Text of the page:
Home > Study findings on opiate substitution programme for adolescents.

Lyons, Suzi (2012) Study findings on opiate substitution programme for adolescents. Drugnet Ireland, Issue 41, Spring 2012, pp. 14-15.

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There is not a lot of Irish or international research to inform or guide service providers on treatment pathways for adolescents receiving opiate substitution treatment (OST). Smyth and colleagues recently conducted a retrospective cohort study looking at the outcomes for heroin-dependent adolescents receiving OST in Dublin, and the incidence of hepatitis C, HIV and mortality among this group.1 

The Young Persons Programme (YPP), a multidisciplinary adolescent treatment service provided by the Drug Treatment Centre Board (DTCB), accepts adults aged 17 years or under (and 18-year-olds occasionally). Based in Dublin, it also provides treatment to young people from surrounding counties. The programme is ‘harm reduction orientated’ but overall the aim is to assist clients to abstinence through detoxification.
The authors studied the records of heroin-dependent adolescents who were referred to the YPP between May 2000 and July 2008. Adolescents with a dependence on prescription opioids and those who dropped out of the assessment process before starting on medication were excluded from the study. The study cohort comprised the first 100 patients who met the inclusion criteria. Information on participation in the programme was recorded at 3, 6 and 12 months.
Doctors working at the DTCB were permitted to prescribe buprenorphine when it became available as a treatment option in 2005. Nineteen of the cohort were prescribed buprenorphine at the start of treatment, while all others received methadone. The mean peak methadone dose prescribed over the treatment period was 53mg (range 15mg to 90mg).
Three quarters of the 100 adolescents were aged 16 or 17, and 13 were aged 15 or under. There were more girls (54, 54%) than boys (46, 46%). There were statistically significant differences between the boys and the girls.
Boys were more likely than girls:
·         to have left school at a younger age (13.8 years versus 14.9 years [mean]);
·         to report that a sibling abused opiates (56% versus 32%);
·         to have previous criminal convictions (59% versus 29%);
·         to have ever been imprisoned (41% versus 14%).
Girls were more likely than boys:
·         to have a current partner who used heroin (16% versus 64%).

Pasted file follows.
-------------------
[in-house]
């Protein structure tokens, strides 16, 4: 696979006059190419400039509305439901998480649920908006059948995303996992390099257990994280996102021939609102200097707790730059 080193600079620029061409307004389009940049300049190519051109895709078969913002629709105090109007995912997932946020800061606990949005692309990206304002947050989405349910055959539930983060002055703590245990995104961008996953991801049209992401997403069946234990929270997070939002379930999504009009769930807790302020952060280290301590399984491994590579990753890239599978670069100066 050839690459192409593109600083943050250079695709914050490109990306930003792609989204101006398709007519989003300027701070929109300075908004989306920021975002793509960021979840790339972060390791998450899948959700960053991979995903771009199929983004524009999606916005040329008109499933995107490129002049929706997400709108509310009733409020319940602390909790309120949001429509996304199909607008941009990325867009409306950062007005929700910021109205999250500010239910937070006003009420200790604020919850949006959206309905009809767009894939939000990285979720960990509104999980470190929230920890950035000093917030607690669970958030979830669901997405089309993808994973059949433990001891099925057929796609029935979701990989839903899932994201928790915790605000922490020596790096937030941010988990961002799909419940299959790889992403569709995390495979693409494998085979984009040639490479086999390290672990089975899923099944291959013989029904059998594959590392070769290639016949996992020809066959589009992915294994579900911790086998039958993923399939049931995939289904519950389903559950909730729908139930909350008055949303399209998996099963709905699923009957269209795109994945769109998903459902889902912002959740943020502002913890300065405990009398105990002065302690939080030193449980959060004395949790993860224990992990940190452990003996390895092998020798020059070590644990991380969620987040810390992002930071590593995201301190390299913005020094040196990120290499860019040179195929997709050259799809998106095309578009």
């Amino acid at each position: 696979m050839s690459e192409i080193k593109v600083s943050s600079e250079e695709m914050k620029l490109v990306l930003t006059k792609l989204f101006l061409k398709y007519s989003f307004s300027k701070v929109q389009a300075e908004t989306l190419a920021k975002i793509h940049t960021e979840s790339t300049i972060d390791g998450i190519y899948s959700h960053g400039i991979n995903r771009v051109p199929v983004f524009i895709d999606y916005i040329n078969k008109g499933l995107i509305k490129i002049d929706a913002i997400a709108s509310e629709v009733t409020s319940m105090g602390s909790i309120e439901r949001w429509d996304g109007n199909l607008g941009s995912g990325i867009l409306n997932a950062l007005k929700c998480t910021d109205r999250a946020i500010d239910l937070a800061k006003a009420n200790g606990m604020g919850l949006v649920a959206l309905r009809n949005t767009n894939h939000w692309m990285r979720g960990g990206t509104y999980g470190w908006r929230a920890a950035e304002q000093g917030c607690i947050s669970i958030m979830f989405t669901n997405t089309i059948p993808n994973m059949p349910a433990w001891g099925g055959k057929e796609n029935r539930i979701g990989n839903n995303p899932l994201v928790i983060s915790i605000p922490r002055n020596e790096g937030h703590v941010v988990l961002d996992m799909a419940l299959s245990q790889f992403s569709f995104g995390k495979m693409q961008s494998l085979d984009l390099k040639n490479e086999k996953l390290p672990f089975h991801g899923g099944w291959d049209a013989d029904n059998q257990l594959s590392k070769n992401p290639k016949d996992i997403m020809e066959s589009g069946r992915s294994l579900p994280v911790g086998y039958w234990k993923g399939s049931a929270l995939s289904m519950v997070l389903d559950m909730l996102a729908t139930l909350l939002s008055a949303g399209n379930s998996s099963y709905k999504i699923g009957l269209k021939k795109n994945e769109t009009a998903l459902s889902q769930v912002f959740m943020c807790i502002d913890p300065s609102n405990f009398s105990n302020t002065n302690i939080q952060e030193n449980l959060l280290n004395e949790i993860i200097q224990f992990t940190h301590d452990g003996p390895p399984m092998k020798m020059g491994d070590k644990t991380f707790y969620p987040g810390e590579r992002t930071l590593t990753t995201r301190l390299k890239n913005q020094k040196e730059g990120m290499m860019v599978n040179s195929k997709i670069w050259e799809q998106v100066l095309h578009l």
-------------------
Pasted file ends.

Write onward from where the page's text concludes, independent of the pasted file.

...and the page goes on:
The final progression route of the adolescents was the primary outcome of interest for the authors. The route of exit was recorded for 92 clients who left or moved on from the treatment programme:
·         22% (20) had a planned discharge following detox;
·         32% (29) dropped out;
·         8% (7) were imprisoned;
·         39% (36) transferred to another service to continue opiate substitution.
Twenty-eight adolescents dropped out during their first year of treatment, 19 of whom left within the first three months. Boys were significantly more likely than girls to leave treatment because of imprisonment (14% versus 2%).
Of the 49 adolescents who remained in treatment for 12 months and for whom urinalysis results in the 12th month were available, 39% (19) were completely abstinent from heroin. There was no statistically significant difference between boys and girls.
The study also looked at the incidence of blood-borne viruses and mortality:
·         20% were hepatitis C positive (17 of the 84 tested);
·         33% of injectors were hepatitis C positive (12 out of 36 tested);
·         no clients were HIV positive (0 out of 69 tested);
·         no deaths were recorded during treatment.
The authors noted the relatively long assessment process for admission to the treatment programme. They point out that, while only 12 adolescents dropped out during the assessment phase, ‘a faster route into treatment may have resulted in more study participants and may have altered the detected outcome profile’. Boys were significantly more likely than girls not to progress from assessment to treatment, which may be linked to the finding that slightly more girls than boys were treated in the programme over the study period. This differs from what is shown in the national data, where the majority (73%) of cases in treatment for problem opiate use are male.2
While the adolescents who remained in treatment showed reductions in heroin use, the authors caution that, ‘heroin dependence represents a complex and serious clinical problem and poses major treatment challenges’. These challenges include high drop-out rates, especially in the early months of treatment, along with the proportion who never complete detoxification or who relapse. The authors conclude that many adolescents with heroin dependence will require opiate substitution treatment for at least a year or more.  
1. Smyth B, Fagan J and Kernan K (2012) Outcome of heroin-dependent adolescents presenting for opiate substitution treatment. Journal of Substance Abuse Treatment, 42(2): 35–44.
2. Carew AM, Bellerose D, Lyons S and Long J (2009) Trends in treated problem opiate use in Ireland, 2002 to 2007. HRB Trends Series 7. Dublin: Health Research Board. www.drugsandalcohol.ie/12371

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